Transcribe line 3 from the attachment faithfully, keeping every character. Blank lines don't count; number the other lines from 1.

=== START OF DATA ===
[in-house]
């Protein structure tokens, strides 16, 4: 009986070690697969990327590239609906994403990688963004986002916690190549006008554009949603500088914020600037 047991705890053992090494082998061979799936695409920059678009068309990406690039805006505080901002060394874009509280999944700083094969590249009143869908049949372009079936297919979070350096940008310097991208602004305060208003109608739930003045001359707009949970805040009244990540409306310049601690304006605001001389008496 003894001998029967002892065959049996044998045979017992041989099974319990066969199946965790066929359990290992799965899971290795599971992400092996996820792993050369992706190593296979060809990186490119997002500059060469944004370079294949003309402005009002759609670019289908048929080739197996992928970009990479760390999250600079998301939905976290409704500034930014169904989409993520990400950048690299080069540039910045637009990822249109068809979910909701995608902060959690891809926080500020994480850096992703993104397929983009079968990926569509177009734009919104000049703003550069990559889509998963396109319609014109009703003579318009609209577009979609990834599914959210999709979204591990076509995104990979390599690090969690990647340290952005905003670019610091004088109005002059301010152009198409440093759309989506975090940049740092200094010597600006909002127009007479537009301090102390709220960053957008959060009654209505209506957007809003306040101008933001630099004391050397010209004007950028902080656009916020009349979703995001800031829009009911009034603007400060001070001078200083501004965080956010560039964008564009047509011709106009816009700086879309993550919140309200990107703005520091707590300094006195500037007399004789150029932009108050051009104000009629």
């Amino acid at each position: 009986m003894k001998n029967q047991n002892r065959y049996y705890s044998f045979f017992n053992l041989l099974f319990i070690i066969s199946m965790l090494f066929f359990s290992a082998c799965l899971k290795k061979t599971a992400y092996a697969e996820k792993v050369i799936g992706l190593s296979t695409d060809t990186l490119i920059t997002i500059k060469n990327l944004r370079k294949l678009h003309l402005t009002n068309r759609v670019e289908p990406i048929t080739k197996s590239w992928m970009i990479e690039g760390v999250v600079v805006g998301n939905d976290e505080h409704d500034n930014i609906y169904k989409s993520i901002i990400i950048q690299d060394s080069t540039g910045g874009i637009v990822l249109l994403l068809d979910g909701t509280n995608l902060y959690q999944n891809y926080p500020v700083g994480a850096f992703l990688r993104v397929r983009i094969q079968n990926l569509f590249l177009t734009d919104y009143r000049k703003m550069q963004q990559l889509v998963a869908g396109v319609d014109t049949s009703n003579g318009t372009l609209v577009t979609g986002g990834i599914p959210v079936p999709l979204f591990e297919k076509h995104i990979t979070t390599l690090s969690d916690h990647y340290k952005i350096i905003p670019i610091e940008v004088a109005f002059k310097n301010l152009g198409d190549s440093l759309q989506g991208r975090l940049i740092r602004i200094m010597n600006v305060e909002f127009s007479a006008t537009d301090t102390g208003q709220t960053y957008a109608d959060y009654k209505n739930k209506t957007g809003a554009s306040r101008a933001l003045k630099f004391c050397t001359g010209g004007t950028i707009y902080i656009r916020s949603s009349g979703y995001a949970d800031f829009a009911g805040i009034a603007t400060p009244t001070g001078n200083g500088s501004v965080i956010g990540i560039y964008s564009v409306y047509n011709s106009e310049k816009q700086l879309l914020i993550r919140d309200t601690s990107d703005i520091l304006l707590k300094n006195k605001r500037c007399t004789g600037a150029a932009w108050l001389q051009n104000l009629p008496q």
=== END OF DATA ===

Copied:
């Amino acid at each position: 009986m003894k001998n029967q047991n002892r065959y049996y705890s044998f045979f017992n053992l041989l099974f319990i070690i066969s199946m965790l090494f066929f359990s290992a082998c799965l899971k290795k061979t599971a992400y092996a697969e996820k792993v050369i799936g992706l190593s296979t695409d060809t990186l490119i920059t997002i500059k060469n990327l944004r370079k294949l678009h003309l402005t009002n068309r759609v670019e289908p990406i048929t080739k197996s590239w992928m970009i990479e690039g760390v999250v600079v805006g998301n939905d976290e505080h409704d500034n930014i609906y169904k989409s993520i901002i990400i950048q690299d060394s080069t540039g910045g874009i637009v990822l249109l994403l068809d979910g909701t509280n995608l902060y959690q999944n891809y926080p500020v700083g994480a850096f992703l990688r993104v397929r983009i094969q079968n990926l569509f590249l177009t734009d919104y009143r000049k703003m550069q963004q990559l889509v998963a869908g396109v319609d014109t049949s009703n003579g318009t372009l609209v577009t979609g986002g990834i599914p959210v079936p999709l979204f591990e297919k076509h995104i990979t979070t390599l690090s969690d916690h990647y340290k952005i350096i905003p670019i610091e940008v004088a109005f002059k310097n301010l152009g198409d190549s440093l759309q989506g991208r975090l940049i740092r602004i200094m010597n600006v305060e909002f127009s007479a006008t537009d301090t102390g208003q709220t960053y957008a109608d959060y009654k209505n739930k209506t957007g809003a554009s306040r101008a933001l003045k630099f004391c050397t001359g010209g004007t950028i707009y902080i656009r916020s949603s009349g979703y995001a949970d800031f829009a009911g805040i009034a603007t400060p009244t001070g001078n200083g500088s501004v965080i956010g990540i560039y964008s564009v409306y047509n011709s106009e310049k816009q700086l879309l914020i993550r919140d309200t601690s990107d703005i520091l304006l707590k300094n006195k605001r500037c007399t004789g600037a150029a932009w108050l001389q051009n104000l009629p008496q």